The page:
New Authors Stop Using Old Methods
If you’re a new (or fairly new) author that is used to using old writing methods, it is time to stop and re-evaluate the way you do things. I can say this as the voice of experience. In many areas, I’ve spent years of doing things the same way, simply because: “That’s the way I’ve always done it and it still works for me.” Does that statement remind you of someone? If it sounds like you, then it’s time you stop using old methods to accomplish your writing goals.
Fix it Anyway
We’ve all heard the expression that “If it ain’t broke don’t fix it.” When it comes to writing and self-publishing, that statement does not always apply. Just because something isn’t broke, doesn’t mean there isn’t a better way of doing it. For instance, I absolutely love MS Word 2003. To me, this is the version of Microsoft Word that they could have stopped at and never created another. It works for me, and I never wanted to bother taking the time to even learn another version. For me, it wasn’t broken, but my son just kept insisting that I fix it anyway. He felt the same way about my outdated Windows program, not to mention my actual computer. He was always insisting that I upgrade!
A New Desktop
This past week, I got a new desktop (Dell) and I retired my other P.C. (It was so old, I could have taken it to the Smithsonian Institute). Of course, my son took this as his opportunity to make sure that I’m all updated on both software and hardware. He transferred all my “classic” programs so I could still resort to them if needed, but he challenged me to try and learn the newer versions. I accepted the challenge. Now I’m running Windows 7 and using MS Word 2010. I’m like a kid in a candy store when I discover a new feature that enables me to do something faster or more efficiently. I can’t believe how much time I save by doing small tasks quicker.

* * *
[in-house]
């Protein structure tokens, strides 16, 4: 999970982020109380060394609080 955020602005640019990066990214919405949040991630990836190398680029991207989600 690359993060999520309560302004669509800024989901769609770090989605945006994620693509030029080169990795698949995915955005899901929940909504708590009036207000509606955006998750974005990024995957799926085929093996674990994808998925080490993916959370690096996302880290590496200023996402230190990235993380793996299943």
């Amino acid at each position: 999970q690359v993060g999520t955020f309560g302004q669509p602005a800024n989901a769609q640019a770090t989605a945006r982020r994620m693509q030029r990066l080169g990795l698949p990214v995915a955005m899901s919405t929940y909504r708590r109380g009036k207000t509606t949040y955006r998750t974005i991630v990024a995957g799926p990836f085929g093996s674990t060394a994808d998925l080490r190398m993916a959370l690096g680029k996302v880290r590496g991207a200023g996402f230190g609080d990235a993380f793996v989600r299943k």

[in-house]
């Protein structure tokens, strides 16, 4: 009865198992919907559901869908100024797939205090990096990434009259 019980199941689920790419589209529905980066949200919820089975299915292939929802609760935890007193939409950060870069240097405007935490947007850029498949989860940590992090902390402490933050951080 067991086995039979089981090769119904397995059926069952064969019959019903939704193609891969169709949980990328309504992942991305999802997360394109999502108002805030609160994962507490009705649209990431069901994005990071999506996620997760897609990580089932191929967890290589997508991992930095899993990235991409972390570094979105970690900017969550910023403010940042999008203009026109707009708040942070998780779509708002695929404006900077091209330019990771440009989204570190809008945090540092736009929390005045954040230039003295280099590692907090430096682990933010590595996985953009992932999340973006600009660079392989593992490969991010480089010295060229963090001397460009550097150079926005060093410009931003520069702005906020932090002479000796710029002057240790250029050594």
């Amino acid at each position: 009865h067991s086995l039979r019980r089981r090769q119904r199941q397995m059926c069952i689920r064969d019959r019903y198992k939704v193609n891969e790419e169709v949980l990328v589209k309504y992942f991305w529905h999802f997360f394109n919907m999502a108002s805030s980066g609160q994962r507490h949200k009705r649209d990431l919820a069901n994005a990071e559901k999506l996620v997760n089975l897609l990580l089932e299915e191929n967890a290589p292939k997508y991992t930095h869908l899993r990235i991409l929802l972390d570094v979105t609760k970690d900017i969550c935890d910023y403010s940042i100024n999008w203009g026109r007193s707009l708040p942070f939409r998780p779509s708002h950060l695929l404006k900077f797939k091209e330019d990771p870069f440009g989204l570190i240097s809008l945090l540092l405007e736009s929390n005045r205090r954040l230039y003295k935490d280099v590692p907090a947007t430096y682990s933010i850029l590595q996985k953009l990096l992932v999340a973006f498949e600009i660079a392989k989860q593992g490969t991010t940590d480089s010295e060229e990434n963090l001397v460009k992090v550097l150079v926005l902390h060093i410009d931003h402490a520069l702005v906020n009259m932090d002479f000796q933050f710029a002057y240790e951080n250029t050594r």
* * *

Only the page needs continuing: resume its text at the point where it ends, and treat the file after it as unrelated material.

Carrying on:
There’s nothing wrong with having a particular way of doing something, as long as it works for you, but don’t allow your mind to be closed to alternative methods. Once upon a time, I THOUGHT the only way that I could write was with a pen and paper. I found it almost impossible to have a creative thought while I was sitting at the computer trying to type things out. So I would write longhand (as we old timers used to say), then transcribe all my notes – even the ones I scribbled on tissue paper, napkins and the back of a matchbook. Needless to say, this method of writing took forever.
I eventually resorted to an alternative method, only because I was forced to. I had an injury that caused me to have trouble holding and manipulating a pen or pencil. Fortunately, I could still type, so I learned how to still be creative by using the keyboard.
I also experienced the same type of apprehension when it came to using Dragon Naturally Speaking, the “speech to text” software. Years ago, I dibbled and dabbled with it, but trying to create ideas in my head and dictate them aloud just didn’t work for me. Even though I knew this was a software that could help me be more productive, I couldn’t get used to this alternative method.
These are truly changing times that we live in, and slowly but surely, I’m learning how to change with them. When I finally tried using the “voice recorder” feature on my tablet, I fell in love with it. Unlike the Dragon software I tried (over a decade ago), the voice recorder app was so efficient, I was amazed. My son informed me that nowadays, practically all voice activated software is efficient. The hassle of trying to train it to understand you is almost non-existent now.
Since I have this newer version of the software, I’m looking forward to using Dragon (version 12) when I do my writing. I anticipate producing a minimum of five books this year, as a result of Dragon Naturally Speaking. I can’t wait to see how this new method works out for me. Woof woof!